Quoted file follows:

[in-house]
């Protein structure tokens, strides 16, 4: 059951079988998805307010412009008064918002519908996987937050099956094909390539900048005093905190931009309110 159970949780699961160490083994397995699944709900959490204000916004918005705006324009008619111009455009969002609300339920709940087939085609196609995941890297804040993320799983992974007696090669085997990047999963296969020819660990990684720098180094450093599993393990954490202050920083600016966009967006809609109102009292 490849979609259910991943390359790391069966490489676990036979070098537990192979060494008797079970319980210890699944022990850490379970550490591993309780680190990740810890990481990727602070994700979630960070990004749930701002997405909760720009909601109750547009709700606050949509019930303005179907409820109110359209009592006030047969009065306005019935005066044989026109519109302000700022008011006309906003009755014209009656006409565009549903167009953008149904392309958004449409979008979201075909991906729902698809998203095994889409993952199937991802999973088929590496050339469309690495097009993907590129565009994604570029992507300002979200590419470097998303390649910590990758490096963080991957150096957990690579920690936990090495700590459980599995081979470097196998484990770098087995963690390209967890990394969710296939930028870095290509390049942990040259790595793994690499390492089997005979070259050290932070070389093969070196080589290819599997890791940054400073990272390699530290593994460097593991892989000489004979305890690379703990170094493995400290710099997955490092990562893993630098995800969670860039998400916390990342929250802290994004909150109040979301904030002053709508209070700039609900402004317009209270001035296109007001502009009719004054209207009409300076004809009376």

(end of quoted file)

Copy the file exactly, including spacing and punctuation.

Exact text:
[in-house]
């Protein structure tokens, strides 16, 4: 059951079988998805307010412009008064918002519908996987937050099956094909390539900048005093905190931009309110 159970949780699961160490083994397995699944709900959490204000916004918005705006324009008619111009455009969002609300339920709940087939085609196609995941890297804040993320799983992974007696090669085997990047999963296969020819660990990684720098180094450093599993393990954490202050920083600016966009967006809609109102009292 490849979609259910991943390359790391069966490489676990036979070098537990192979060494008797079970319980210890699944022990850490379970550490591993309780680190990740810890990481990727602070994700979630960070990004749930701002997405909760720009909601109750547009709700606050949509019930303005179907409820109110359209009592006030047969009065306005019935005066044989026109519109302000700022008011006309906003009755014209009656006409565009549903167009953008149904392309958004449409979008979201075909991906729902698809998203095994889409993952199937991802999973088929590496050339469309690495097009993907590129565009994604570029992507300002979200590419470097998303390649910590990758490096963080991957150096957990690579920690936990090495700590459980599995081979470097196998484990770098087995963690390209967890990394969710296939930028870095290509390049942990040259790595793994690499390492089997005979070259050290932070070389093969070196080589290819599997890791940054400073990272390699530290593994460097593991892989000489004979305890690379703990170094493995400290710099997955490092990562893993630098995800969670860039998400916390990342929250802290994004909150109040979301904030002053709508209070700039609900402004317009209270001035296109007001502009009719004054209207009409300076004809009376």